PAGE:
In heart failure, the heart is weaker than normal and cannot pump enough blood throughout the body. Blood moves through the heart and body at a slower rate, causing the pressure in the heart to increase. The walls of the heart expand to hold more blood, but this is only a temporary solution. Eventually, the heart muscle weakens and excess fluid backs up into the lungs and other parts of the body. This is known as congestive heart failure (CHF) .

It is estimated that 5 million people in the US have heart failure and about 300,000 die from it each year. It is normally managed through medication and lifestyle changes such as eating healthfully. When CHF becomes severe, a heart transplant may be the last resort for a patient who can still tolerate surgery.

In 2002, 2,154 heart transplants were performed in the US. But, it is estimated that 30,000 to 70,000 Americans could benefit from a heart transplant, and 15 to 25% of the Americans who die each year of heart failure died waiting for a new heart. Unfortunately, while the demand for donor hearts has doubled in recent years, the supply of donor hearts has decreased.

A study published in the August 26, 2004 issue of the New England Journal of Medicine looked at the use of an artificial heart, temporarily implanted, as a bridge to cardiac transplantation in patients with heart failure.

About the study

The study looked at 81 patients with end-stage congestive heart failure who received the CardioWest Total Artificial Heart while awaiting a heart transplantation. The CardioWest Artificial Heart is a blood pump that completely replaces the heart’s ventricles—the two lower chambers of the heart. At maximum cardiac output, the artificial heart can pump 9 liters of blood per minute.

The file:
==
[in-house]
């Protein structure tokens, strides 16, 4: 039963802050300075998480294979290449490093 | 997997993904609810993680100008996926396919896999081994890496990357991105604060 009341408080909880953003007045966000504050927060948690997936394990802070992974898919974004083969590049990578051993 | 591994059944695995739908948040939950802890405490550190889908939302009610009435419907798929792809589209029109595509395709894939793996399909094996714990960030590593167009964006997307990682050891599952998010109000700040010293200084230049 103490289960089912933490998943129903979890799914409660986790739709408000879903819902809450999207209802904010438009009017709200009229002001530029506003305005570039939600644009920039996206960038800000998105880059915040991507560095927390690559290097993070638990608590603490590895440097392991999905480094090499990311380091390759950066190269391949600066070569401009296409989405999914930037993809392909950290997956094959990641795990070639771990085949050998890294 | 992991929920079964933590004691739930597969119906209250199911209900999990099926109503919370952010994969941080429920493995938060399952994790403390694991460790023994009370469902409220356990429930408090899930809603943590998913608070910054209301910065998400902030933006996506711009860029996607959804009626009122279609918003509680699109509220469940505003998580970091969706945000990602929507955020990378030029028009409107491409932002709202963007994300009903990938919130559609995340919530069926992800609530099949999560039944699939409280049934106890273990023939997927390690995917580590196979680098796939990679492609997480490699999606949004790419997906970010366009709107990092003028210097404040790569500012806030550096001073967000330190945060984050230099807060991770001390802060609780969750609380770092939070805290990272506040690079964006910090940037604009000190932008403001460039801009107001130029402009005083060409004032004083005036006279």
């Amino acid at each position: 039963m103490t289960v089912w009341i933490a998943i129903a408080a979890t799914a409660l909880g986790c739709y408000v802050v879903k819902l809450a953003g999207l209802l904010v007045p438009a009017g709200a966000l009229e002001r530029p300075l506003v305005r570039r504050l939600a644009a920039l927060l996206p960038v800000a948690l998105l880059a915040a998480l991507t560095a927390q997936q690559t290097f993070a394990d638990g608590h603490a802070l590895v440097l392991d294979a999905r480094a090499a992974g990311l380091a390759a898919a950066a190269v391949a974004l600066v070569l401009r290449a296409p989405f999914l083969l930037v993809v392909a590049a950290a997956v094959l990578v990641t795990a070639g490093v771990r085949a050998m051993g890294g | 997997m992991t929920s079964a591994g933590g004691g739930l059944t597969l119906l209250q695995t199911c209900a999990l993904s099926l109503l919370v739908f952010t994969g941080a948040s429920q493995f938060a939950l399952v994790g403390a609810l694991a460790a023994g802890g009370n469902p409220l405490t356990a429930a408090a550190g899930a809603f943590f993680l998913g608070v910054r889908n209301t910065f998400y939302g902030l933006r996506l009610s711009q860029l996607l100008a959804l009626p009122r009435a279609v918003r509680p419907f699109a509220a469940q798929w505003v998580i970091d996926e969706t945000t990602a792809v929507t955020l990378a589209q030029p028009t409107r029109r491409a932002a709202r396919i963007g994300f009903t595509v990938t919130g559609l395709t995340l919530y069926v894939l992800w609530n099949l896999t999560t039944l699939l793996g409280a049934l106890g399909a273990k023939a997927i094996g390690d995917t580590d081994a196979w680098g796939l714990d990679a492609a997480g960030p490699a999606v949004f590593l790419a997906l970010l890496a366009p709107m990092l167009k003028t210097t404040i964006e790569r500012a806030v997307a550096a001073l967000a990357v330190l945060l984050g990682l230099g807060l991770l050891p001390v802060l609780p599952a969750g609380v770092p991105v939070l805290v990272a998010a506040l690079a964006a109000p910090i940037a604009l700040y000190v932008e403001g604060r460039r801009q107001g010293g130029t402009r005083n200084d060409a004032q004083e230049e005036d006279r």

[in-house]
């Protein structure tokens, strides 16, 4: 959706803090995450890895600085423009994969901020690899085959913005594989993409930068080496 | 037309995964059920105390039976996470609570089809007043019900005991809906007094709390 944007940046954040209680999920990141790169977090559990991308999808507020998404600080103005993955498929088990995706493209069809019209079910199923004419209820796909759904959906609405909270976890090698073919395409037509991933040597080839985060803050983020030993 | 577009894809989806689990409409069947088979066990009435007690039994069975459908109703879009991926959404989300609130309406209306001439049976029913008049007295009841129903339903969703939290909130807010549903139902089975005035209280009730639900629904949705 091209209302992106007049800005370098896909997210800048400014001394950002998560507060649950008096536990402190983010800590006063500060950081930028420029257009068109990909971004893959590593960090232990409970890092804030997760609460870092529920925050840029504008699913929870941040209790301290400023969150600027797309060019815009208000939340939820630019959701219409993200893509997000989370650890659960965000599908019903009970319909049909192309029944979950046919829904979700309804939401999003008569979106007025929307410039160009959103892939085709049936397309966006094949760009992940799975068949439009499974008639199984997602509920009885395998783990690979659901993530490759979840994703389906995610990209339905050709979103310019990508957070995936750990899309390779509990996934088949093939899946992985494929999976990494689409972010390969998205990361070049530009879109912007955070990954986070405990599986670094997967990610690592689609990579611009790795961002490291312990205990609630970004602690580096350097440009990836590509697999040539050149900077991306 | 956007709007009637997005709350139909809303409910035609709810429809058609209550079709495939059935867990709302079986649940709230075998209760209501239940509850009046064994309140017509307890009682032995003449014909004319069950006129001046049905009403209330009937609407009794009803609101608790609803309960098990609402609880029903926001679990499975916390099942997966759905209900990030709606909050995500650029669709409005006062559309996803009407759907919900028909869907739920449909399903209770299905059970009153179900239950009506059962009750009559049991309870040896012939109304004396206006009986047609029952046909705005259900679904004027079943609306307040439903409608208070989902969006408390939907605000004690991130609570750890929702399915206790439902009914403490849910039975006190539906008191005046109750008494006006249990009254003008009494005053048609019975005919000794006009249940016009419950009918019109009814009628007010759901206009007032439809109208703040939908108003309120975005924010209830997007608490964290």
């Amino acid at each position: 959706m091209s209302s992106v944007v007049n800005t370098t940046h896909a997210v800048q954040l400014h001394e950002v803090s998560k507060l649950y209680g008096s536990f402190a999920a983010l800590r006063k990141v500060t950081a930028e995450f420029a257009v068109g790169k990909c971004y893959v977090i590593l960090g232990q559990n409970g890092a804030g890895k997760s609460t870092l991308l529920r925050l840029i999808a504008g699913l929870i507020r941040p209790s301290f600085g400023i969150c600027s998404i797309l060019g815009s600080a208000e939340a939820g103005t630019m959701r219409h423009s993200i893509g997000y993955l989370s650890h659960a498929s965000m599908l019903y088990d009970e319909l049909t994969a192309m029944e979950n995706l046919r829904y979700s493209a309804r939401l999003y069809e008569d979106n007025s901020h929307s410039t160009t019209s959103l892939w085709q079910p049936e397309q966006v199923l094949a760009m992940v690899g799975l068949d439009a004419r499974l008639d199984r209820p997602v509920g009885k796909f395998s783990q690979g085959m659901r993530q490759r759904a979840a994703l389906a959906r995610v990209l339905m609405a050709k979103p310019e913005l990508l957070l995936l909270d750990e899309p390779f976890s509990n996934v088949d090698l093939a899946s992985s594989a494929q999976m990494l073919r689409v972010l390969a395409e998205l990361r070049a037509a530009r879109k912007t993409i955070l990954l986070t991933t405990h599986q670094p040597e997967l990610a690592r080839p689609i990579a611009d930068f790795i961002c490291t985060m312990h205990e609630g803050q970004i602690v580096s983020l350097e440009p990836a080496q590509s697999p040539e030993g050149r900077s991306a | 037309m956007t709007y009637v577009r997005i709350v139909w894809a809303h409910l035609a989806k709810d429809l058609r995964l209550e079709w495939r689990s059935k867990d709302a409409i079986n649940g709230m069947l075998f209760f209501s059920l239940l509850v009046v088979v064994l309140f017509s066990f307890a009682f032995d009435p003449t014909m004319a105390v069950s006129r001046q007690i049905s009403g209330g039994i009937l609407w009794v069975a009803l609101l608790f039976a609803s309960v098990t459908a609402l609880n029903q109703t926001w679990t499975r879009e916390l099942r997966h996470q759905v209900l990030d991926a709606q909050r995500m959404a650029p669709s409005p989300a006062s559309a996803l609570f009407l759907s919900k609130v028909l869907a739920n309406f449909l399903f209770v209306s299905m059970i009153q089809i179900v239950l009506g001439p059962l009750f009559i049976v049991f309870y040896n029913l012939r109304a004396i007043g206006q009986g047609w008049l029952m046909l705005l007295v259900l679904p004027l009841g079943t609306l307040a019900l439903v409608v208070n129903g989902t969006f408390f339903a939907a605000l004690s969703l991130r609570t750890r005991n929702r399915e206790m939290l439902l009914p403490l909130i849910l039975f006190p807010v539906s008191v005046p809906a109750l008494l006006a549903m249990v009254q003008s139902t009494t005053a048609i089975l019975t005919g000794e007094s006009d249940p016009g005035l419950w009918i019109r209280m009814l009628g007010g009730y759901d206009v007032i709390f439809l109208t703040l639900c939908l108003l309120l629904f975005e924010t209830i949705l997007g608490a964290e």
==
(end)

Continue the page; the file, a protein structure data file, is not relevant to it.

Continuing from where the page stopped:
The 81 patients who received the artificial-heart device were compared to 35 patients in the control group who had been waiting for a heart transplant but never received an artificial heart.

When the researchers compared the two groups, they looked at:

  • Rates of survival to transplantation
  • Overall survival rate at one and five years after transplantation
  • Treatment success (30 days after transplantation, patient was alive, walking around, and not dependent on a ventilator to breath or dialysis for kidney function)

The findings

The researchers found that the patients who received the artificial heart as a bridge to heart transplantation had significantly better outcomes when compared to the patients who had not receive the artificial heart. Specifically, 79% of patients with the artificial heart survived to their scheduled heart transplantation compared to only 46% of the patients who did not have the artificial heart. Interestingly, the average time from entry into the study and heart transplantation was almost 80 days in the patients with the implant, but less than 9 days for the control group.

The survival rates are listed in the following table:

Survival RateTreatment group (with artificial heart)Control Group(without artificial heart)
One-year after transplantation86%69%
Five-years after transplantation64%34%

Additionally, 69% of patients with the artificial heart achieved treatment success as compared to 37% of the control group.

The study’s authors note that the quality of life among the patients who received the implant was significantly improved—citing that 75% of these patients were able to get out of bed one week after the procedure.

How does this affect you?

Heart failure claims 300,000 lives in the US alone and 45,000 to 75,000 die while waiting for cardiac transplantation. This study found that implantation of the CardioWest Total Artificial Heart as bridge to a new heart significantly increased survival and improve the quality of life for dying patients. This is just one successful example of a growing technological trend, which seeks to replace diseased organs and tissues with artificial devises.

While this is encouraging news for congestive heart failure patients and their families, an artificial heart, even a temporary one, is extremely expensive to build, implant and maintain. Until the price of this technology comes down, it will remain out of reach for most patients dying for a new heart.